RE: Service domains. I’m not sure if you made a typo in the query? You have listed above rather than I’ve just run a quick query using the SQL you listed in your first reply and found 63 sites (there are around ~240 in total according to our internal team), so many will likely be excluded.

For reference: sites that exhibit the patterns we are looking for include:

Here’s an example query using @paulcalvano’s scratchspace table that matches sites having govuk-template__body or govuk-link in their HTML.

  page = url AND
  REGEXP_CONTAINS(body, '(govuk-template__body|govuk-link)')

The regexp is overly simple and doesn’t distinguish between the patterns being found on specific tags, but the strings are unique enough that it shouldn’t matter much.

All 5 of the known websites are in the results:
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Thank you @paulcalvano / @rviscomi. This is really useful! From this example we can now expand this out to cover other areas we want to track like accessibility (aria tags etc), and our legacy code bases.

Is the ability to create smaller data sets with the response bodies something I can do (e.g. when the next crawl data is released)? Or is it only possible as a maintainer?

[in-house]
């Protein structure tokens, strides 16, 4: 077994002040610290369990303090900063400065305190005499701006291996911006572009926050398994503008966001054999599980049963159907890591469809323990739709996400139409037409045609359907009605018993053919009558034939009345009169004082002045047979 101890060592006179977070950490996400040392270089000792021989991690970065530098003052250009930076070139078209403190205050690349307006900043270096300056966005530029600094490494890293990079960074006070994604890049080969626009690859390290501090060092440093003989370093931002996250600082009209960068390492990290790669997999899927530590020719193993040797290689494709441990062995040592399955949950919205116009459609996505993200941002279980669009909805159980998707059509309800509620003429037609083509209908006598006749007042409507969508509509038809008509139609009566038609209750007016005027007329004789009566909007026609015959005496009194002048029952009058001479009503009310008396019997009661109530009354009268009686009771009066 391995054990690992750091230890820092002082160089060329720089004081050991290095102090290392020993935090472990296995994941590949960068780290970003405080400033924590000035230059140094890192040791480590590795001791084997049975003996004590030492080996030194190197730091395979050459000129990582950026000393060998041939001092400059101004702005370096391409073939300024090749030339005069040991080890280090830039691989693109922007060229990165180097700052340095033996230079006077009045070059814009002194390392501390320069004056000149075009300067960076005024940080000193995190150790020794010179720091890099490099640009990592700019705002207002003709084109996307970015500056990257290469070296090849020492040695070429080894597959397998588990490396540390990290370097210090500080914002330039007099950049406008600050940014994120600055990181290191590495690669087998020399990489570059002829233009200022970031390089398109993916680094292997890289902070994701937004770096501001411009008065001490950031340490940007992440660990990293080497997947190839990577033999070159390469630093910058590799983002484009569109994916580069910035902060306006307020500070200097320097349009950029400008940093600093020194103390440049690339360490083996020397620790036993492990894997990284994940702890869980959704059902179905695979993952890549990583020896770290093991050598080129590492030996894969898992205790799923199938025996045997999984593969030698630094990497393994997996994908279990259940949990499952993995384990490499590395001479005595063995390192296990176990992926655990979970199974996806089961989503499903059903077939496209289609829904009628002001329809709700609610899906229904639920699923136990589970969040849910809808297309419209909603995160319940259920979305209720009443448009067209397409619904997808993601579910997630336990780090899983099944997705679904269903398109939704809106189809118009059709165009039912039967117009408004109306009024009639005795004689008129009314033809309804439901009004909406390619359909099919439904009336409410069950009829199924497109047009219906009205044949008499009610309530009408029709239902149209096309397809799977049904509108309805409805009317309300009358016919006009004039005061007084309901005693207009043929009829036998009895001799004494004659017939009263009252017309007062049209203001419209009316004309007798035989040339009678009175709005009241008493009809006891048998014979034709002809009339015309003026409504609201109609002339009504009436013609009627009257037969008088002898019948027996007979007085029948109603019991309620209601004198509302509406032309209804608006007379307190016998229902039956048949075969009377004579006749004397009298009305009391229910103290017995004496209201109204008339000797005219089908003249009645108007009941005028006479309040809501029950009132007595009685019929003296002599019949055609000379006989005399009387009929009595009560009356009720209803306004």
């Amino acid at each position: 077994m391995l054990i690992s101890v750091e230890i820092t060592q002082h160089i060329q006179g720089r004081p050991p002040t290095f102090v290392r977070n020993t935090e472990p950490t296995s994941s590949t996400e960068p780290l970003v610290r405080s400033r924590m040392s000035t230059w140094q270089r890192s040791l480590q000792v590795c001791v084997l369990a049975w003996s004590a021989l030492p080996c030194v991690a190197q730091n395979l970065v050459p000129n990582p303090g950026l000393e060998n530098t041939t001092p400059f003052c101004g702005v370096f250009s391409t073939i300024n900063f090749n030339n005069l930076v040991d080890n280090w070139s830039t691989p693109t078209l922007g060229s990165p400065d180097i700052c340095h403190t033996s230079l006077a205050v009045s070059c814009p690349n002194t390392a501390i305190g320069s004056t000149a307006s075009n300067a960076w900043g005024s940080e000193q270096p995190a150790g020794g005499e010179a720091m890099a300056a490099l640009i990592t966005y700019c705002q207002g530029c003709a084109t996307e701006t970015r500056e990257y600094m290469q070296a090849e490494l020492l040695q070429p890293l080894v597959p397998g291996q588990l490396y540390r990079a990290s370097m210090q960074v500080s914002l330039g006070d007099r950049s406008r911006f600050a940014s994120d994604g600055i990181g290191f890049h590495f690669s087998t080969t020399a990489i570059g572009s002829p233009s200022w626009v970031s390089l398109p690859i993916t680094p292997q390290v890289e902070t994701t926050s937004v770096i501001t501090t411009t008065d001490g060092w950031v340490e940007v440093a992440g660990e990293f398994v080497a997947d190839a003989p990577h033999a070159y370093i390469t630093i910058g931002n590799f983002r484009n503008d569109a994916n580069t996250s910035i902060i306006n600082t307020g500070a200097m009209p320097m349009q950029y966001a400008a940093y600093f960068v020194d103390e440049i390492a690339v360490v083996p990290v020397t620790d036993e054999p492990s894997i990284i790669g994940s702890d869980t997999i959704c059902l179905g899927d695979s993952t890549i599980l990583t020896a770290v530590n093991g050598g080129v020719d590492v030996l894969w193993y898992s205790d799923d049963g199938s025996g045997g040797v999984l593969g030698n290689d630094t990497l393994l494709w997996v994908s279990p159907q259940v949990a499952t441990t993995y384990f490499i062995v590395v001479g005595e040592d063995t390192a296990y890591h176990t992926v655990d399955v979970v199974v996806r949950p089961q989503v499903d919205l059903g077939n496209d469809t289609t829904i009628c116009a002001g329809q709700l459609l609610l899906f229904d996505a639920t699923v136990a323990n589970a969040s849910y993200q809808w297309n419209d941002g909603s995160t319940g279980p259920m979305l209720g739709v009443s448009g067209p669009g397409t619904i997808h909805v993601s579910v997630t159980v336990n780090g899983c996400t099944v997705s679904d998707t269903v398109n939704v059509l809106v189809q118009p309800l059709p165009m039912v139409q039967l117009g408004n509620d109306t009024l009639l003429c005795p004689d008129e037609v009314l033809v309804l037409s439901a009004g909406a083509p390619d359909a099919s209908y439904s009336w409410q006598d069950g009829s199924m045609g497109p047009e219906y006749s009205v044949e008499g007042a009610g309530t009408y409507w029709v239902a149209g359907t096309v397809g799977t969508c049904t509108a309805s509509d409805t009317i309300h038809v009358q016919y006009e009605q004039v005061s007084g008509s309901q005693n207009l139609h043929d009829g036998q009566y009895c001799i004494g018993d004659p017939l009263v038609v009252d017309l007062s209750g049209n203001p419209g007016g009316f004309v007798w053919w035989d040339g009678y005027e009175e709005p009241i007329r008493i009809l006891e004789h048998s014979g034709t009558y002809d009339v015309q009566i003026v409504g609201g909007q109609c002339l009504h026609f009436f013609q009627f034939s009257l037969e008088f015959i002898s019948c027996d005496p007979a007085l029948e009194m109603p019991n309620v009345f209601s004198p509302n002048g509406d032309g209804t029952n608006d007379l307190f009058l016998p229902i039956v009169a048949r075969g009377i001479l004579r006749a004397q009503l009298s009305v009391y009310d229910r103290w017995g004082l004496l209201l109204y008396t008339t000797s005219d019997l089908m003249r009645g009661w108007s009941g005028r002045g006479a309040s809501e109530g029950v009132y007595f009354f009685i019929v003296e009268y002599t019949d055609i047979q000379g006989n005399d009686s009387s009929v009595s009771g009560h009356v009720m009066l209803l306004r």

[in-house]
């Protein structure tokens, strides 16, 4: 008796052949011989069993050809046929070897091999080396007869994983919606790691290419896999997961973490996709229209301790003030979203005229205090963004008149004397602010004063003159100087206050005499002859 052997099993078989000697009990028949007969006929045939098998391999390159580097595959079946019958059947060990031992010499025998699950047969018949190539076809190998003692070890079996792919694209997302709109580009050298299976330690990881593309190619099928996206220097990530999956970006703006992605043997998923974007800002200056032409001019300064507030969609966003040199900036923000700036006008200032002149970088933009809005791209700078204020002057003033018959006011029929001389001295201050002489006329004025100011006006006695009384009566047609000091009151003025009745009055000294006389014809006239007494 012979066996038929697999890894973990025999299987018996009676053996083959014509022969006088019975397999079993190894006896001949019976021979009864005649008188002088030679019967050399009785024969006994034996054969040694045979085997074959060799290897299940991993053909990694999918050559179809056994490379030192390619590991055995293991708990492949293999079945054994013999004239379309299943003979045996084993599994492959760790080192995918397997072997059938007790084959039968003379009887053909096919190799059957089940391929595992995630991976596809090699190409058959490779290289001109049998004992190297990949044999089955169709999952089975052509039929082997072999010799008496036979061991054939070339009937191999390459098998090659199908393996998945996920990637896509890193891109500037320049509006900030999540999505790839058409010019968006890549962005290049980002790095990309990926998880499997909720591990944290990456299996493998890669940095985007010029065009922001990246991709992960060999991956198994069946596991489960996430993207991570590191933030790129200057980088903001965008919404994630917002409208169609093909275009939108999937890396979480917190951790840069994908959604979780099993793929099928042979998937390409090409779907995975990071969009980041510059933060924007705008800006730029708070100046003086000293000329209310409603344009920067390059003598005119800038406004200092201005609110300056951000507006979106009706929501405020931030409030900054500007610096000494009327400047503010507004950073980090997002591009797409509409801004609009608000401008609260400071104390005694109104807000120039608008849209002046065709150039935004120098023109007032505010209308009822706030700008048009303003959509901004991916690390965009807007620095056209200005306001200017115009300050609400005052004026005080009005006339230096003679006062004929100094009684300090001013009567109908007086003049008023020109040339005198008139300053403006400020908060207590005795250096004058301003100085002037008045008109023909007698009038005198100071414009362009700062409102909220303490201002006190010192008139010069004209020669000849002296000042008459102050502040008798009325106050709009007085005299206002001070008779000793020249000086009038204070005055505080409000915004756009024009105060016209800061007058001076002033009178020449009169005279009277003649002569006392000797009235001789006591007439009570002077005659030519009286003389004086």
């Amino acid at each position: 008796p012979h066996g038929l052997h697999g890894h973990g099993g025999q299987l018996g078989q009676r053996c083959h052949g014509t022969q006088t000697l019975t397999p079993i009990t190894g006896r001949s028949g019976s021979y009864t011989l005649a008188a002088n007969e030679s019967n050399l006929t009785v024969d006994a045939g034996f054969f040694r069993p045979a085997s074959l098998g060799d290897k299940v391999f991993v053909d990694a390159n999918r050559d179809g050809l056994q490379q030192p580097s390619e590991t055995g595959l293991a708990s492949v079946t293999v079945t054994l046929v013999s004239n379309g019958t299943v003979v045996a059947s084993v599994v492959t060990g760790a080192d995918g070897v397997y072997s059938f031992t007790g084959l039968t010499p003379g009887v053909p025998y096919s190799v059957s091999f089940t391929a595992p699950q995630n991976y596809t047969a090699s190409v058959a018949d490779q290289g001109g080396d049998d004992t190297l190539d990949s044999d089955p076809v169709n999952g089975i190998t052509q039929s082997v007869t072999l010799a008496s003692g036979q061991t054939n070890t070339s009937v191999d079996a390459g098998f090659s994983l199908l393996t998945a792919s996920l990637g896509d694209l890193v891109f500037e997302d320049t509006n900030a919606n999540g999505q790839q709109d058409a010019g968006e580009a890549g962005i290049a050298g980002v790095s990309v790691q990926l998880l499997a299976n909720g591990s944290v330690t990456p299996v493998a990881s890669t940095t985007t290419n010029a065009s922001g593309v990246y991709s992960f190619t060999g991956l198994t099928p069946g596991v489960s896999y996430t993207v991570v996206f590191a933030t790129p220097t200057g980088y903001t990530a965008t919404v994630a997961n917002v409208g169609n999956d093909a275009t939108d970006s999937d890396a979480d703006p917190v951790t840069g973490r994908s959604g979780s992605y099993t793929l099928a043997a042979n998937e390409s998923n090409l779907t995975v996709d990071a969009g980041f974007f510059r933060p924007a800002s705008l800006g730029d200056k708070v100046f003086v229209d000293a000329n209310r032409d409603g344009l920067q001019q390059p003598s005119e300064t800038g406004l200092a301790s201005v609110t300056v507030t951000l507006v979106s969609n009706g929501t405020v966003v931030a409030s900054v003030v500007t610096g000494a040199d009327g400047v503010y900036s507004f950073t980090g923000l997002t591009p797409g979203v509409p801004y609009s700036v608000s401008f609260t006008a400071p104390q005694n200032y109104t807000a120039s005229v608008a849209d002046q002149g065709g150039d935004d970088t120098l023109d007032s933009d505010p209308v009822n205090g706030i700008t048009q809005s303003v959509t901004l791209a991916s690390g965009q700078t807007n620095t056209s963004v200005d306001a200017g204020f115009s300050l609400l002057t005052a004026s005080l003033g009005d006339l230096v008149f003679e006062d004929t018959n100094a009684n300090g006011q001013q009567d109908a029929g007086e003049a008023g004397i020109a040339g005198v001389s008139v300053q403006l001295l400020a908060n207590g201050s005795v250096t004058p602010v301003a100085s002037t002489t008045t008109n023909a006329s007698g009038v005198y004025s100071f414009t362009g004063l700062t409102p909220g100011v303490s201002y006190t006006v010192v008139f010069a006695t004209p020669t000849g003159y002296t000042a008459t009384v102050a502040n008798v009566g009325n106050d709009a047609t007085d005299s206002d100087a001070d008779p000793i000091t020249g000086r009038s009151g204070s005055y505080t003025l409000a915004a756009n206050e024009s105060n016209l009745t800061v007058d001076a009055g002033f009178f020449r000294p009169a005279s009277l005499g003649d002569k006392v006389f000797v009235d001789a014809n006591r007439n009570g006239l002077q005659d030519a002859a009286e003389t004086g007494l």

Your personal BigQuery account comes with its own storage space, so you can create your own tables and work on subsets of the public dataset as needed. From the BigQuery UI you can configure any query to write its results to a destination table of your choosing, similar to how Paul created the scratchspace table.

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Is there a way to detect 301 redirects and filter them out when looking over a dataset?

A number of the URL’s a redirecting back to the main domain and being flagged as a false positive.

Yes, the summary_requests tables include a firstHtml field which would be set to true for the canonical URL.

We got the initial URLs from the Chrome UX Report, which represents the websites real Chrome users visit, so I wouldn’t expect to see too many HTML redirects. @Nooshu do you know if some of these sites are redirecting because our tests are unauthenticated and/or run from the US? Do they always redirect or only under certain conditions?

A lot of these will redirect in all conditions. I only know of a single (and very recent) service with any sort of geo-blocking so it won’t be that. And in terms of authentication, we don’t have any form of user-login for access to most services. HMRC (Tax department) requires some for their services. Some examples of redirects:

I will ask about the nature of redirects. Many of them could be for legacy reasons.
And some that don’t are:

Opened this issue to investigate redirects more generally:

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Small update on this. Version 5.9.4 of Wappalyzer now detects GOV.UK Frontend (Design System).

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I just updated the Wappalyzer definitions in the agent so it will be picked up in the next crawl (and any WPT tests)


Awesome! Thanks @patmeenan!